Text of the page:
The trial court reached the following conclusions, none of which is attacked by the plaintiff: Restraining the action of an individual or corporation by injunction is an extraordinary power which should be used only for the prevention of great and irreparable injury; the plaintiff has not established that the injury to her in leaving the mausoleum in place outweighs the injury to be suffered by the defendants Serafin if they are enjoined to move the mausoleum; and the defendants are entitled to judgment denying the requested issuance of an injunction. In its finding, the trial court found no facts and reached no conclusions relating to the construction of the restrictive covenant itself. It did, however, deny the plaintiff's claim of law that the restrictive covenant forbids the erection of a mausoleum. Although we may reasonably infer from this action that the court believed that the covenant allowed the defendant cemetery to give permission for such structures, the court did not base its denial of the mandatory injunction on this belief. It chose instead to predicate its denial of a mandatory injunction on the conclusion that even if the covenant does not allow the erection of such structures, a court of equity may in its discretion deny equitable relief in this case.
Other than claims related to the finding, which was corrected as required, the plaintiff's appeal is limited to claimed error in the overruling by the court of her claims of law that the restrictive covenant in the deed clearly forbids the erection of a mausoleum; that it cannot be waived or modified since no express right to do so was retained by the grantor, and that she, as grantee of a common grantor under a common development plan of record, may enforce the restriction against all other grantees in Fairfield Memorial Park without having proved special damage or the amount of damage or injury.
The granting of injunctive relief in each case is within the sound discretion of the trial court exercised according to recognized principles of equity. Dimmock v. New London, 157 Conn. 9, 18, 245 A.2d 569; Waterford v. Grabner, 155 Conn. 431, 434, 232 A.2d 481; Lebanon v. Woods, 153 Conn. 182, 195, 215 A.2d 112; Holt v. Wissinger, 145 Conn. 106, 113, 139 A.2d 353; Weil v. Poulsen, 142 Conn. 213, 216, 112 A.2d 890; Adams v. Greenwich Water Co., 138 Conn. 205, 218, 83 A.2d 177; Maganini v. Hodgson, 138 Conn. 188, 195, 82 A.2d 801; Farrington v. Klauber, 130 Conn. 170, 173, 32 A.2d 644; Platt Bros. Co. v. Waterbury, 72 Conn. 531, 554, 45 A. 154; Fisk v. Hartford, 70 Conn. 720, 732, 40 A. 906. In exercising its discretion, the court, in a proper case, may consider and balance the injury complained of with that which will result from interference by injunction. Adams v. Greenwich Water Co., supra; Maganini v. Hodgson, supra, 196; Sisters of St. Joseph Corporation v. Atlas Sand, Gravel Stone Co., 120 Conn. 168, 175, 180 A. 303; Bickell v. Moraio, 117 Conn. 176, 187, 167 A. 722; Bauby v. Krasow, 107 Conn. 109, 115, 139 A. 508; Gage v. Schavoir, 100 Conn. 652, 668, 124 A. 535; Robinson v. Clapp, 65 Conn. 365, 380, 32 A. 939; 42 Am.Jur.2d, Injunctions, 58, 306; 20 Am.Jur.2d, Covenants, Conditions and Restrictions, 313, 328. Where the granting of the injunction would cause damage to the defendant greatly disproportionate to the injury of which the plaintiff complains, it may be held inequitable to grant a mandatory injunction and the plaintiff may be remitted to her remedy by way of damages. Waterbury Trust Co. v. G. L. D. Realty Co., 124 Conn. 191, 199, 199 A. 106; Sisters of St. Joseph Corporation v. Atlas Sand, Gravel Stone Co., supra; Armstrong v. Leverone, 105 Conn. 464, 475-76, 136 A. 71; Bauby v. Krasow, supra, 116; Hawley v. Beardsley, 47 Conn. 571.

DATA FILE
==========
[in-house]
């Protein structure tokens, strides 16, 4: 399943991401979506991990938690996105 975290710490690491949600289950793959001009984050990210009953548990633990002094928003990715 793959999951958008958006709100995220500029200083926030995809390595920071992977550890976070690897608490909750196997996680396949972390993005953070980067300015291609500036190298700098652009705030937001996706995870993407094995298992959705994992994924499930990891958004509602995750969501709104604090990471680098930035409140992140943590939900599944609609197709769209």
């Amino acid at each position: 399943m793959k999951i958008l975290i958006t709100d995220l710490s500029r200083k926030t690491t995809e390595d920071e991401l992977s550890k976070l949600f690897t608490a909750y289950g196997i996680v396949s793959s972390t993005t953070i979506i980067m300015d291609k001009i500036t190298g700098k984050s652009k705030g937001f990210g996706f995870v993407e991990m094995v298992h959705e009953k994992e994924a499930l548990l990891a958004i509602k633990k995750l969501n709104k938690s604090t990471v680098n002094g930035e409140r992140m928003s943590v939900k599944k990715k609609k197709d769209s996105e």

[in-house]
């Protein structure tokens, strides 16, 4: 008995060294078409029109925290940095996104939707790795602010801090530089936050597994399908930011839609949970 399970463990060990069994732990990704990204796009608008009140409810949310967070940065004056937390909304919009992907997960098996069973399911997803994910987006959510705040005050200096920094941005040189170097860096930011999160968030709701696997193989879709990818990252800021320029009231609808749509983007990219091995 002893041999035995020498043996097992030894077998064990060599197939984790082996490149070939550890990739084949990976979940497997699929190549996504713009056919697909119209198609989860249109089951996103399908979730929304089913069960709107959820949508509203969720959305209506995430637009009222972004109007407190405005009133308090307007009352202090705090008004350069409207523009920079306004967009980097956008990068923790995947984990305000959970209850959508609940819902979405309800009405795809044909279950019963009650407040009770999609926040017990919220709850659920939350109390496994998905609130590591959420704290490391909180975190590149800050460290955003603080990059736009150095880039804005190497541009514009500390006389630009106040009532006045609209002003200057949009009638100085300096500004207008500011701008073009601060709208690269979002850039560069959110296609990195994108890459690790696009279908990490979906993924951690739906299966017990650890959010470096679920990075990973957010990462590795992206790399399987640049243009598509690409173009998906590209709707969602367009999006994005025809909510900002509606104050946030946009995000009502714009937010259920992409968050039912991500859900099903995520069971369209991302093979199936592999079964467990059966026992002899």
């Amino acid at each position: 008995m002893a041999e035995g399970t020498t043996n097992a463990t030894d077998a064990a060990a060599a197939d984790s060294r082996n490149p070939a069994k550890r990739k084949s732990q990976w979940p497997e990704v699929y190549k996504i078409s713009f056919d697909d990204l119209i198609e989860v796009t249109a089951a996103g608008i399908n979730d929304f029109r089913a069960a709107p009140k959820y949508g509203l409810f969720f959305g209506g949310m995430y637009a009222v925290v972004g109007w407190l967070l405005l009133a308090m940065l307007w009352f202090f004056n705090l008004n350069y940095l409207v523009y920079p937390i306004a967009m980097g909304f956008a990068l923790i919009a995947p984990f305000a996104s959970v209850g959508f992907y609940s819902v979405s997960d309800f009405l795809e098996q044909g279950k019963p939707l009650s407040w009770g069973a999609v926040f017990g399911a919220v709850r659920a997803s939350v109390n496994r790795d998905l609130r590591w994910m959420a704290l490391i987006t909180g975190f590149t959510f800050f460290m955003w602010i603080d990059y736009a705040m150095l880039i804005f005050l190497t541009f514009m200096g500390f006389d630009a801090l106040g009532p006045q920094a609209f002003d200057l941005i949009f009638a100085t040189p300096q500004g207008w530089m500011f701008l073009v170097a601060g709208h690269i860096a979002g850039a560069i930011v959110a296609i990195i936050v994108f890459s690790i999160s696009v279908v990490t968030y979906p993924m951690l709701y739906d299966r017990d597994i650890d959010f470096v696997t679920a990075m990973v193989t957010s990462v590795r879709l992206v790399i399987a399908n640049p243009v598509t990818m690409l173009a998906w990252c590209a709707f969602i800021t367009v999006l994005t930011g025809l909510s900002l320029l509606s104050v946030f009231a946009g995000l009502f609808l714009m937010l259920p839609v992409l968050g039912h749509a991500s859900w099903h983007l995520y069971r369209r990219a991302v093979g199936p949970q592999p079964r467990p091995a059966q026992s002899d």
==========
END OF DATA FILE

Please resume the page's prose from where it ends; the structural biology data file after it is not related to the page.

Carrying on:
The issue whether such relief should have been granted is not before us. In her complaint the plaintiff sought only injunctive relief. See ad damnum clauses in Practice Book, Part II, Injunction Form Nos. 345-360, which illustrate prayers for alternative monetary relief. The plaintiff has at no time sought money damages and no money damages were awarded. See General Statutes 52-137. The plaintiff in her brief asks only that we direct the trial court to render judgment for her in the form of an injunction requiring removal of the mausoleum and forbidding future construction of others. The plaintiff does not attack the trial court's finding that she offered no evidence of a monetary or other specific loss. Rather, she concedes in her brief that she has proved no monetary damages or even the existence of such damages.
The trial court applied this so-called doctrine of comparative injury in concluding that it would be inequitable to grant a mandatory injunction. The plaintiff does not assign as error this conclusion and has neither made draft findings nor briefed the issue of whether the trial court abused its discretion in denying equitable relief because of a misapplication of the doctrine in this case. See Adams v. Greenwich Water Co., supra; Sisters of St. Joseph Corporation v. Atlas Sand, Gravel Stone Co., supra, 176; 20 Am.Jur.2d, Covenants, Conditions and Restrictions, 329. She does not successfully attack any finding of fact in this case which might tend to bring the defendant within the indicated scope of the recognized doctrine, but has, instead, confined her brief and her assignments of error solely to her proper legal rights arising under the covenant. We must conclude, then, that the court properly weighed the equities between the parties and that there was no abuse of its discretion in refusing to order the removal of the mausoleum. Thus, irrespective of the view that we may take of the merits of the plaintiff's assignments of error, which are directed solely to the proper legal construction of the restrictive covenant, we cannot remand this case with direction that the mandatory injunction sought be granted. That one has an enforceable legal right does not necessarily entitle him to the remedy of an injunction and particularly so when injunctive relief itself would be incompatible with the equities of the case. Gerald Park Improvement Assn., Inc. v. Bini, 138 Conn. 232, 236, 83 A.2d 195; Heppenstall Co. v. Berkshire Chemical Co., 130 Conn. 485, 488, 35 A.2d 845; Hooker v. Alexander, 129 Conn. 433, 438, 29 A.2d 308; E. M. Loew's Enterprises, Inc. v. International Alliance, 127 Conn. 415, 418, 17 A.2d 525; Fidelity Title Trust Co. v. Lomas Nettleton Co., 125 Conn. 373, 376, 378-79, 5 A.2d 700.